However, achieving a smooth transition requires collaborative efforts. By implementing robust planning strategies, practices can confidently navigate the transition while ensuring continued efficiency in clinical documentation and billing processes.

Choose the Top EMR/EHR Software

Discover the power of EMR-EHRs, your trusted partner in healthcare technology. Teaming up with 1st Providers Choice, we deliver cutting-edge EHR and practice management solutions tailored to meet medical coding standards. 

Our software ensures accurate claims processing and coding precision through testing and verification. Partner with us to improve your practice’s coding compliance and become ICD-11-ready. 

To learn how we can support your practice, contact us at (480)782-1116 or complete our form.

The Benefits of EHR Patient Appointment Reminders

Thursday, December 7th, 2023
ehr patient appointment reminders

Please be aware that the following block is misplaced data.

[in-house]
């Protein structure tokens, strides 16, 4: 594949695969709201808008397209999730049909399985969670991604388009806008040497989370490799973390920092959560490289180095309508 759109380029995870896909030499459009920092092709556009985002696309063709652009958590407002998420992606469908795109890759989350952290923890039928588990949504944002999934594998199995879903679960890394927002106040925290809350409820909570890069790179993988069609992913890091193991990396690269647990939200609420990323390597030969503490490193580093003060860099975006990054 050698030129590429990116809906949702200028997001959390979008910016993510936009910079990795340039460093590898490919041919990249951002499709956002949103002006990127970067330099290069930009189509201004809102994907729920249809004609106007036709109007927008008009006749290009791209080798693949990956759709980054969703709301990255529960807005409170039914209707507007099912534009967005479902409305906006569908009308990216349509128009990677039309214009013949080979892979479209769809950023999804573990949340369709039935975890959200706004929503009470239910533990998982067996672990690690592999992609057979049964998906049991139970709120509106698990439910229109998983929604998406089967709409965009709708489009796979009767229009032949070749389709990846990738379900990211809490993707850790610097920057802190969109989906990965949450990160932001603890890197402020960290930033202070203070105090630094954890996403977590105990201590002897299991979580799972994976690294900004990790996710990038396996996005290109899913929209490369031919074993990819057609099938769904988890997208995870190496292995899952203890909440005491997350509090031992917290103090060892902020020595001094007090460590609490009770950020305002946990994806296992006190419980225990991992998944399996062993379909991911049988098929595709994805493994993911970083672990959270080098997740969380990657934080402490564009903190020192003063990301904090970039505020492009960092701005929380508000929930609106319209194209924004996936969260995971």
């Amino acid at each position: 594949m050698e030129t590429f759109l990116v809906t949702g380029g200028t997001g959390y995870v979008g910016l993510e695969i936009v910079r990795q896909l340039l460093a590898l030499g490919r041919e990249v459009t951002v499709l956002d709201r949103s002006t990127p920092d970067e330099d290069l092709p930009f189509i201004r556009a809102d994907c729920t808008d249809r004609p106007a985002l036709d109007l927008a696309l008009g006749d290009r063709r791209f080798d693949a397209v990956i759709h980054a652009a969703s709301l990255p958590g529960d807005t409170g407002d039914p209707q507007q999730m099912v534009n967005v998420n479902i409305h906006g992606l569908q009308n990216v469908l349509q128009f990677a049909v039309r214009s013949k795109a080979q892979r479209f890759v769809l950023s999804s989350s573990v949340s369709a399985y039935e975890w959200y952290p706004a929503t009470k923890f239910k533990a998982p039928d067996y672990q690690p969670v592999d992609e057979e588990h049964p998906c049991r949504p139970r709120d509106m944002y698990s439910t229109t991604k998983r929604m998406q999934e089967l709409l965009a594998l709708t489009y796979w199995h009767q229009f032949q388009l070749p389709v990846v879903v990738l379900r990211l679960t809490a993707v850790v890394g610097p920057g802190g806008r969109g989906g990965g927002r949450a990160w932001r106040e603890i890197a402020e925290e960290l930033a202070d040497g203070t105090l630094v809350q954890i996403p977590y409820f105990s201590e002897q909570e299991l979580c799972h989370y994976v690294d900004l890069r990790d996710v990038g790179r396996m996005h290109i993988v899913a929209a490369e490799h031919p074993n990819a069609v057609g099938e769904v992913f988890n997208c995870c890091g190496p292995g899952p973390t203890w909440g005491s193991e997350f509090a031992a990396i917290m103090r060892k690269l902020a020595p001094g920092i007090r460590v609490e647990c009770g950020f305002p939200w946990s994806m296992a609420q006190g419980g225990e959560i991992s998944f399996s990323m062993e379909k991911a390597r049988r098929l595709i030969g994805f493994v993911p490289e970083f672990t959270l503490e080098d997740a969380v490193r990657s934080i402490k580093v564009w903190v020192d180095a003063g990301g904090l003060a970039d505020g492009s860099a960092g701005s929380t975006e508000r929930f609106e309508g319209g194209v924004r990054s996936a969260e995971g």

Good health outcomes hinge on diligence and attention to detail. And because healthcare is often fast-paced and hectic, some secondary processes tend to get overlooked. That includes following up on patients’ appointments. 

Electronic health records (EHR) systems streamline your operations and reduce human workloads, allowing more opportunities to engage patients in their appointments. But that system can be even more efficient with just one feature—EHR-integrated automated appointment reminders.
                         
While appointment reminders have long been a part of healthcare, notifications, and alerts handled by your EHR itself are fairly new and nothing short of revolutionary. Automated alerts cut a significant amount of manual work while improving patient engagement.

In this blog, we break down what these reminders are all about, how they work, and why they’re rapidly becoming an integral part of modern healthcare systems.
                                      

Overview of Medical Appointment Reminders

Gone are the days when clinics relied on phone calls or postcards to remind patients about doctor visits. This process was time-consuming as it involved so much manual work, and as clinics started adopting new technology, it became obsolete. Now, providers have the option to use a standalone digital patient reminder software or an added feature they can integrate with their Electronic Health Records (EHR).